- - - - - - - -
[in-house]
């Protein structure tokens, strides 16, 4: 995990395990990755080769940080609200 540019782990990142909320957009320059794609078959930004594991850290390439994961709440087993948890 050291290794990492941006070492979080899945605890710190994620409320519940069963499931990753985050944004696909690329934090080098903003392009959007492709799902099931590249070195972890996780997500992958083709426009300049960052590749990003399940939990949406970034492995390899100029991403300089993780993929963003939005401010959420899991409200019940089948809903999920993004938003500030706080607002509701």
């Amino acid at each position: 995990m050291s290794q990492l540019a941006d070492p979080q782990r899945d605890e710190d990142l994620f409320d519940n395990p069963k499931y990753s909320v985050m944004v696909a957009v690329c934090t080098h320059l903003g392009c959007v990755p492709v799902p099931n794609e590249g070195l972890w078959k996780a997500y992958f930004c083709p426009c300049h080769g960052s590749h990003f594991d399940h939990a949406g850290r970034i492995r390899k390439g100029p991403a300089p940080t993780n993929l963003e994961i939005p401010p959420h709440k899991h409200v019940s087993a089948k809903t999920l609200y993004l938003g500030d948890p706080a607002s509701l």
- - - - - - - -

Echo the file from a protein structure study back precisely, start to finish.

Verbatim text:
[in-house]
């Protein structure tokens, strides 16, 4: 995990395990990755080769940080609200 540019782990990142909320957009320059794609078959930004594991850290390439994961709440087993948890 050291290794990492941006070492979080899945605890710190994620409320519940069963499931990753985050944004696909690329934090080098903003392009959007492709799902099931590249070195972890996780997500992958083709426009300049960052590749990003399940939990949406970034492995390899100029991403300089993780993929963003939005401010959420899991409200019940089948809903999920993004938003500030706080607002509701």
């Amino acid at each position: 995990m050291s290794q990492l540019a941006d070492p979080q782990r899945d605890e710190d990142l994620f409320d519940n395990p069963k499931y990753s909320v985050m944004v696909a957009v690329c934090t080098h320059l903003g392009c959007v990755p492709v799902p099931n794609e590249g070195l972890w078959k996780a997500y992958f930004c083709p426009c300049h080769g960052s590749h990003f594991d399940h939990a949406g850290r970034i492995r390899k390439g100029p991403a300089p940080t993780n993929l963003e994961i939005p401010p959420h709440k899991h409200v019940s087993a089948k809903t999920l609200y993004l938003g500030d948890p706080a607002s509701l």